Our review of the record fails to reveal which state's law the trial court applied in rendering its decision. In the absence of such record evidence, we refuse to speculate as to whether the trial court applied an inappropriate state law to the substantive provisions of the GAI. See N.C.R. App. P. Rule 9(a)(1999); State v. Moore, 75 N.C. App. 543, 548, 331 S.E.2d 251, 254, disc. review denied, 315 N.C. 188, 337 S.E.2d 862 (1985)(an appellate court cannot assume or speculate there was prejudicial error when none appears on the record before it). In any event, the trial court's grant of summary judgment for plaintiff fully comports with the laws of Ohio and this State. Therefore, we overrule this assignment of error.

IV. Summary Judgment
    Finally, defendants contend that plaintiff was not entitled to summary judgment arguing factual issues exist with respect to: (1) the extent of their liability to plaintiff; (2) whether plaintiff exercised bad faith; and (3) plaintiff's failure to mitigate its damages. Plaintiff responds that each of these issues are fully addressed in the GAI.
    The GAI provides in pertinent part:
        [Defendants] will indemnify and save [plaintiff] harmless from and against every claim, demand, liability, cost, charge, suit, judgment and expense which plaintiff may pay or incur in consequence of having executed, or procured the execution of such bonds, or any renewals or continuations thereof or substitutes therefor, including, but not limited to, fees of attorneys, whether on salary, retainer or otherwise, and the expense of procuring or attempting to procure release from liability, or in bringing suit to enforce the obligation of any of the [defendants] under this Agreement in the event plaintiff deems it necessary to make an independent investigation of a claim, demand or suit, [defendants] acknowledge and agree that all expense attendant to such investigation is included as an indemnified expense.

        In the event of payments by [plaintiff], [defendants] agree to accept the voucher or other evidence of such payments as prima facie evidence of the propriety thereof, and of the [defendants'] liability therefor to [plaintiff].

        [Plaintiff] shall have the exclusive right to determine for itself and [defendants] whether any claim or suit brought against [plaintiff] or [Guardian] upon any such bond shall be settled or defended and its decision shall be binding and conclusive upon [defendants].
    A trial court may enter summary judgment in favor of a party where no genuine issue of material fact exists and the moving party is entitled to judgment as a matter of law. N.C. Gen. Stat. § 1A- 1, Rule 56(c)(1999). Where the movant is also the party asserting the claim, it must establish its claim beyond any genuine dispute with respect to any material fact. Lambe-Young, Inc. v. Austin, 75 N.C. App. 569, 571, 331 S.E.2d 293, 295 (1985)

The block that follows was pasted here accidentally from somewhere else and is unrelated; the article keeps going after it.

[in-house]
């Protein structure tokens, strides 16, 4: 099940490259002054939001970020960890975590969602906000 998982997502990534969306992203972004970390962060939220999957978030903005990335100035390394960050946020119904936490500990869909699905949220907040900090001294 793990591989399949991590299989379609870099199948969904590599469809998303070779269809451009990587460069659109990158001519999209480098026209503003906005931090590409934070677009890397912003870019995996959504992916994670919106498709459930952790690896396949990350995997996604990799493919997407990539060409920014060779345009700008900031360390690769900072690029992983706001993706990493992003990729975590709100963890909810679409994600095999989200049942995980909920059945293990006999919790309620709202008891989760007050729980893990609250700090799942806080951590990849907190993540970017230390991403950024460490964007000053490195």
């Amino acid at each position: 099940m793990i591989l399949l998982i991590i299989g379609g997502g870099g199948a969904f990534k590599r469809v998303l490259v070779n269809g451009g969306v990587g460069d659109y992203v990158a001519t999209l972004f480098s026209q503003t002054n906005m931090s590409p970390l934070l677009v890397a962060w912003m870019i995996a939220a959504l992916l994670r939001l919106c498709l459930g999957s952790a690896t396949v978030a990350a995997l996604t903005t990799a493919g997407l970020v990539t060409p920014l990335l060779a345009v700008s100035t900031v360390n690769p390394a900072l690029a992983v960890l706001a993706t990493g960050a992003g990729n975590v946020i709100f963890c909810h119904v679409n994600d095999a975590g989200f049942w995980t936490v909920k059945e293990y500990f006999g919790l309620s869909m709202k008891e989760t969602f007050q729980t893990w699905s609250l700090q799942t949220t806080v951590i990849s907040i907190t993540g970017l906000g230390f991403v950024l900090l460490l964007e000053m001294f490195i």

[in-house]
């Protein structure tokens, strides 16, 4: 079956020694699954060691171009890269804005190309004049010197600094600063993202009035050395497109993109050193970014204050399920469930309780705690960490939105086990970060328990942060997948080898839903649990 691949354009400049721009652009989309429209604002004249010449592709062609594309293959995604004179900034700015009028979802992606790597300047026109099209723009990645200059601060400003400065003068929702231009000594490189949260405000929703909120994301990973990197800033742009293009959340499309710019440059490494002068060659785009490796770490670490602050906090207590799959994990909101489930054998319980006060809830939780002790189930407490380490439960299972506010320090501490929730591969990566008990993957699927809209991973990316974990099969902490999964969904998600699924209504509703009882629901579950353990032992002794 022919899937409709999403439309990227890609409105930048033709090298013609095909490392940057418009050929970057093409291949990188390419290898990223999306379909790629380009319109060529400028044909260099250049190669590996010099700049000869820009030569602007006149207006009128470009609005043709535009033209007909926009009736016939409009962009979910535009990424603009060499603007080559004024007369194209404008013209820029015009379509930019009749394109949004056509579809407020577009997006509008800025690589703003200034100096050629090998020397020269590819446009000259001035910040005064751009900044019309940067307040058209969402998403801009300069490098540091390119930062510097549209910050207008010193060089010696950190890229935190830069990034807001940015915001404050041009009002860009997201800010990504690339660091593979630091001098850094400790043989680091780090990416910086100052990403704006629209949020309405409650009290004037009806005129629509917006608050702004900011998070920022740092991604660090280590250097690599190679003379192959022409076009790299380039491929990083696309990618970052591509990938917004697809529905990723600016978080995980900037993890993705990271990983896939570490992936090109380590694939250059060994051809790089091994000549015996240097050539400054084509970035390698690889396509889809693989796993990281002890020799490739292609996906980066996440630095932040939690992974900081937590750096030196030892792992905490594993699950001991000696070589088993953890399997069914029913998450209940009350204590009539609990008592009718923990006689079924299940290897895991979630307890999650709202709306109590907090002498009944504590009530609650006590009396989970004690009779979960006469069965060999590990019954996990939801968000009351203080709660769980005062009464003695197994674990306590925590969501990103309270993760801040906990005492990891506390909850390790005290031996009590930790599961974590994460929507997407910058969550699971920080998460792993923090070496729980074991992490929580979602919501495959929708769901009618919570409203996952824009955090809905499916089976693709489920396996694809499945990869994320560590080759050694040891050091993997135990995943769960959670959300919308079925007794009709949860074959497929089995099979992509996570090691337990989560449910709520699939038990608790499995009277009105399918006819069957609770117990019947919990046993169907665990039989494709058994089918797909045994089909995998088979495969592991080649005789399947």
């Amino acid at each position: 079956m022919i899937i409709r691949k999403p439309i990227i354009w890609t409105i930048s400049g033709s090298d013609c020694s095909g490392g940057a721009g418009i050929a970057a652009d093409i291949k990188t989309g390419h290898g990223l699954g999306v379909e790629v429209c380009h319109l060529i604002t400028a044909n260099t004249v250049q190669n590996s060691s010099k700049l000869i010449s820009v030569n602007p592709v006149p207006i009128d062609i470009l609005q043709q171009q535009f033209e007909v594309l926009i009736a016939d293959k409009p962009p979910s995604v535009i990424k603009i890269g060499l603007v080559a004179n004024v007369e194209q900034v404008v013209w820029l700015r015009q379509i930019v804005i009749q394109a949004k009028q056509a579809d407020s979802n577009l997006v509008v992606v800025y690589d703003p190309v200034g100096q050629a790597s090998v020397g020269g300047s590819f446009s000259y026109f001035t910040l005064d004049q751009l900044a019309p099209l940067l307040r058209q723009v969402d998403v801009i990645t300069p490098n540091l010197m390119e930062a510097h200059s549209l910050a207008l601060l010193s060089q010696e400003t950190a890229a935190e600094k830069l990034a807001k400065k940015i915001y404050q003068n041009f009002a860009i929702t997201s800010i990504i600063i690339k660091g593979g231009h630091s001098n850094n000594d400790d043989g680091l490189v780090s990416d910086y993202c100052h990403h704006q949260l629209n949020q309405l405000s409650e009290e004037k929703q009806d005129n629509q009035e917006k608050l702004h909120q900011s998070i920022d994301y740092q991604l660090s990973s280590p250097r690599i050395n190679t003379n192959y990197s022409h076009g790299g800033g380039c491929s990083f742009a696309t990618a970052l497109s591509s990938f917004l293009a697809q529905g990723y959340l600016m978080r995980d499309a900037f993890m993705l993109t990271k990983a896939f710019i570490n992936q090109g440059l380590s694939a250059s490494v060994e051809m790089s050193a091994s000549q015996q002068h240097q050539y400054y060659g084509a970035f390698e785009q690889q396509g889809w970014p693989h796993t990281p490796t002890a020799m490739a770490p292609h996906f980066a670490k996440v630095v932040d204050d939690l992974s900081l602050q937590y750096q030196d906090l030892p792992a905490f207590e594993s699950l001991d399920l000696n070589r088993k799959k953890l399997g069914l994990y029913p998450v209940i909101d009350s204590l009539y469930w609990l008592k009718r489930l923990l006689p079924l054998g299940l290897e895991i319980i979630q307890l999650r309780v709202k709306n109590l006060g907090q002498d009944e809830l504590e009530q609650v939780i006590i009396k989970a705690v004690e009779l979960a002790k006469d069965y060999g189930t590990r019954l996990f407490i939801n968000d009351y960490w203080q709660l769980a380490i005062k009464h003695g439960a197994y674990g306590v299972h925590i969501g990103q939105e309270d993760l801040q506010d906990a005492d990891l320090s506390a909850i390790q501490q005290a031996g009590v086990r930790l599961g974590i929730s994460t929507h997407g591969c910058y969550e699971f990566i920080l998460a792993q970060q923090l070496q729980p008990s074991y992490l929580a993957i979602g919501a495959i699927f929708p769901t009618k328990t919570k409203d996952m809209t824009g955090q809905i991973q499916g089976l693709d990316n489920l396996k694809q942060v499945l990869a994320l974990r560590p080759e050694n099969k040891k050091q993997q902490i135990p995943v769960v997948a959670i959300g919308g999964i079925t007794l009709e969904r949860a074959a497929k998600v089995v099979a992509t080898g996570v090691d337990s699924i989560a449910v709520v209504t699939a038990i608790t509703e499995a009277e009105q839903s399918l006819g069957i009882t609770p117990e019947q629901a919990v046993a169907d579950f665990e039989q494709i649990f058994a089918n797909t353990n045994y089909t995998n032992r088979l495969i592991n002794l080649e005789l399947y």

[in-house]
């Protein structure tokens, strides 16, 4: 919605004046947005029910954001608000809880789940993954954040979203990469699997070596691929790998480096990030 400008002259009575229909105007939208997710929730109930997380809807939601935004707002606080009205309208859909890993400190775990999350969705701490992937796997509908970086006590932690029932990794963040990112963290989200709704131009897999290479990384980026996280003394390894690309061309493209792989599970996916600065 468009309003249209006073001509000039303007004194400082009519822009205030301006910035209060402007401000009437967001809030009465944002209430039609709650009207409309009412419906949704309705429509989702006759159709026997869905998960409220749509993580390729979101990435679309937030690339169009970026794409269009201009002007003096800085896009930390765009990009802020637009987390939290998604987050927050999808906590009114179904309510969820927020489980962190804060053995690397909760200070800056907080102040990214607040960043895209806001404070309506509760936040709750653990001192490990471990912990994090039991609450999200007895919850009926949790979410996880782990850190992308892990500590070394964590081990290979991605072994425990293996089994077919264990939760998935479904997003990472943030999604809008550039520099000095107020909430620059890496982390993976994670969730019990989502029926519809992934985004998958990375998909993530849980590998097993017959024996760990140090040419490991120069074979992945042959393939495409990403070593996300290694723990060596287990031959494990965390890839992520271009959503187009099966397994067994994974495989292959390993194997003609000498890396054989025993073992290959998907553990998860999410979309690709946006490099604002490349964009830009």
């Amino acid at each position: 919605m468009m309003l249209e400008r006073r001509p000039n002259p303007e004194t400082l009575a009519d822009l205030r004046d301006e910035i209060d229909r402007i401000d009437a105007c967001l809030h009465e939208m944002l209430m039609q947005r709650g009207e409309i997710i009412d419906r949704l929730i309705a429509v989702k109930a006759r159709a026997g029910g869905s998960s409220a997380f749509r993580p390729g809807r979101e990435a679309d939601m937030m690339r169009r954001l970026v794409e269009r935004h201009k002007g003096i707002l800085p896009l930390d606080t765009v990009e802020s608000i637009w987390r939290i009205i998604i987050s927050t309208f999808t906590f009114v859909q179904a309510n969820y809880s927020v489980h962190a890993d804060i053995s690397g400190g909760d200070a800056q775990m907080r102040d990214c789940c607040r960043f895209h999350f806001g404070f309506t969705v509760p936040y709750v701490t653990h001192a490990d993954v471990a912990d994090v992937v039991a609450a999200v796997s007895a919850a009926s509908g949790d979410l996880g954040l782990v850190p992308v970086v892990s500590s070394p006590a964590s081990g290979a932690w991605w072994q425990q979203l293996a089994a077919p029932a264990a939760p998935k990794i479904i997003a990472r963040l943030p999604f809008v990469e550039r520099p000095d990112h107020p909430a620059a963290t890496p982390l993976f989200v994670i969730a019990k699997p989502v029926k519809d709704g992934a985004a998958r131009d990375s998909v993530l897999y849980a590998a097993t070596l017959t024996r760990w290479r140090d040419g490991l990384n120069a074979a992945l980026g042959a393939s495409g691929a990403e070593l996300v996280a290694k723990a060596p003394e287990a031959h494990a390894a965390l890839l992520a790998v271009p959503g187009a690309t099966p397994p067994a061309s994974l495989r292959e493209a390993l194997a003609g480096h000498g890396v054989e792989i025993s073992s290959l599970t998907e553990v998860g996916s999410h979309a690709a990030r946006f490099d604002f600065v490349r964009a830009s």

Defendants first contend a factual issue exists as to the extent of their liability to plaintiff. In support of their contention, defendants assert that at the time Multi-County declared Guardian in default, Multi-County's engineers had determined that Guardian had failed to complete only five percent of the upgrades. Applying this figure to the total contract amount of $540,729.42, defendants maintain their liability to plaintiff should be limited to five percent of that amount, or $27,036.47, rather than $91,686.30. However, in arriving at this figure, defendants ignore the unambiguous language of the GAI in which they agreed “to accept the voucher or other evidence of such payments as prima facie evidence” of their liability to plaintiff. (emphasis added). Defendants also incorrectly assume that their liability to plaintiff should be calculated based exclusively on the percentage of work Guardian failed to complete. See Robbins v. C. W. Myers Trading Post, Inc., 251 N.C. 663, 666, 111 S.E.2d 884, 887 (1960)(“where the defects are such that they may be remedied without the destruction of any substantial part of the benefit which the owner's property has received by reason of thecontractor's work, the equivalent to which the owner is entitled is the cost of making the work conform to the contract”). Defendants presented no evidence to counter plaintiff's evidence that the upgrades could have been completed by another installer for an amount less than $91,686.30. Therefore, we conclude that no factual issue exists concerning the extent of defendants' liability to plaintiff.